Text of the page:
All electric and magnetic energy waves are part of the one electromagnetic spectrum and follow simple mathematical rules.
- Who Discovered it?: James Clerk Maxwell
- Year of Discovery: 1864
How was it Discovered?
James Clerk was born in 1831 in Edinburgh, Scotland. The family later added the name, Maxwell. James sailed easily through his university schooling to earn top honors and a degree in mathematics. He held various professorships in math and physics thereafter.
As a mathematician, Maxwell explored the world—and the universe—through mathematics equations. He chose the rings of Saturn as the subject of his first major study. Maxwell used mathematics to prove that these rings couldn’t be solid disks, nor could they consist of gas. His equations showed that they must consist of countless small, solid particles. A century later, astronomers proved him to be correct.
Maxwell turned his attention to gasses and studied the mathematical relationships that governed the motion of rapidly moving gas particles. His results in this study completely revised science’s approach to studying the relationship between heat (temperature) and gas motion.
In 1860 he turned his attention to early electrical work by Michael Faraday. Faraday invented the electric motor by discovering that a spinning metal disk in a magnetic field created an electric current and that a changing electric current also changed a magnetic field and could create physical motion.
Maxwell decided to mathematically explore the relationship between electricity and magnetism and the “electrical and magnetic lines of force” that Faraday had discovered.
As Maxwell searched for mathematical relationships between various aspects of electricity and magnetism, he devised experiments to test and confirm each of his results. By 1864 he had derived four simple equations that described the behavior of electrical and magnetic fields and their interrelated nature. Oscillating (changing) electrical fields (ones whose electrical current rapidly shifted back and forth) produced magnetic fields and vice versa.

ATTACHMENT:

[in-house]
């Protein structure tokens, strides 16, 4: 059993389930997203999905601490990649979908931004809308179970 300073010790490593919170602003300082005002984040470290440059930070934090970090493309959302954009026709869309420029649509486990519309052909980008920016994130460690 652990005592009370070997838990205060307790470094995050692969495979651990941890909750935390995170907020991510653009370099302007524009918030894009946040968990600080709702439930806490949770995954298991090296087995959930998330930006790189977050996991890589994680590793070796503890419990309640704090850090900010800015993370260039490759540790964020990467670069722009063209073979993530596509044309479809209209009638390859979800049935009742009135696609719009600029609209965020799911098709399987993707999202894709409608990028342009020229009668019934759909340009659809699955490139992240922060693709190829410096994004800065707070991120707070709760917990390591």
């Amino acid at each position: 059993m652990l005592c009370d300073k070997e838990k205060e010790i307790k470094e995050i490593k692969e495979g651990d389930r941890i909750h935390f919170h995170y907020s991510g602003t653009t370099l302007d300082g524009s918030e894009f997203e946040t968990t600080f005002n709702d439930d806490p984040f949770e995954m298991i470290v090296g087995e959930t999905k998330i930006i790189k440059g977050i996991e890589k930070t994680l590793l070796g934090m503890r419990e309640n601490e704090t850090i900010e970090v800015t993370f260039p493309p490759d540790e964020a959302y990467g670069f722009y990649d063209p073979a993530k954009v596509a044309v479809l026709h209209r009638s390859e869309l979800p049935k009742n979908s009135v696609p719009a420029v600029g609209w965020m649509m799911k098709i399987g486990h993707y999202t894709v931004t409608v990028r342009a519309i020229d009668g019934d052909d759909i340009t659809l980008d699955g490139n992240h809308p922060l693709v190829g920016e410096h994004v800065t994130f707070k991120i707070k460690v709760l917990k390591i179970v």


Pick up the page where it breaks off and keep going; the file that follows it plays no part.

The two types of energy were integrally connected. Maxwell realized that electricity and magnetism were simply two expressions of a single energy stream and named it electromagnetic energy. When he first published these equations and his discoveries in an 1864 article, physicists instantly recognized the incredible value and meaning of Maxwell’s four equations.
Maxwell continued to work with his set of equations and realized that—as long as the electrical source oscillated at a high enough frequency—the electromagnetic energy waves it created could and would fly through the open air—without conducting wires to travel along. This was the first pre dic tion of radio waves.
He calculated the speed at which these electromagnetic waves would travel and found that it matched the best calculations (at that time) of the speed of light. From this, Maxwell realized that light itself was just another form of electromagnetic radiation. Because electrically charged currents can oscillate at any frequency, Maxwell realized that light was only a tiny part of a vast and continuous spectrum of electromagnetic radiation.
Maxwell predicted that other forms of electromagnetic radiation along other parts of this spectrum would be found. As he predicted, X-rays were discovered in 1896 by Wilhelm Roentgen. Eight years before that discovery, Heinrich Hertz conducted experiments following Maxwell’s equations to see if he could cause electromagnetic radiation to fly through the air (transmit through space in the form of waves of energy). He easily created and detected the world’s first radio waves, confirming Maxwell’s equations and predictions.
Fun Facts: Astronomers have concluded that the most efficient way of making contact with an intelligent civilization orbiting another star is to use radio waves. However, there are many natural processes in the universe that produce radio waves. If we could translate those naturally produced radio waves into sound, they would sound like static we hear on a radio. In the search for intelligent life, astronomers use modern computers to distinguish between a “signal” (possible message) and the “noise” (static).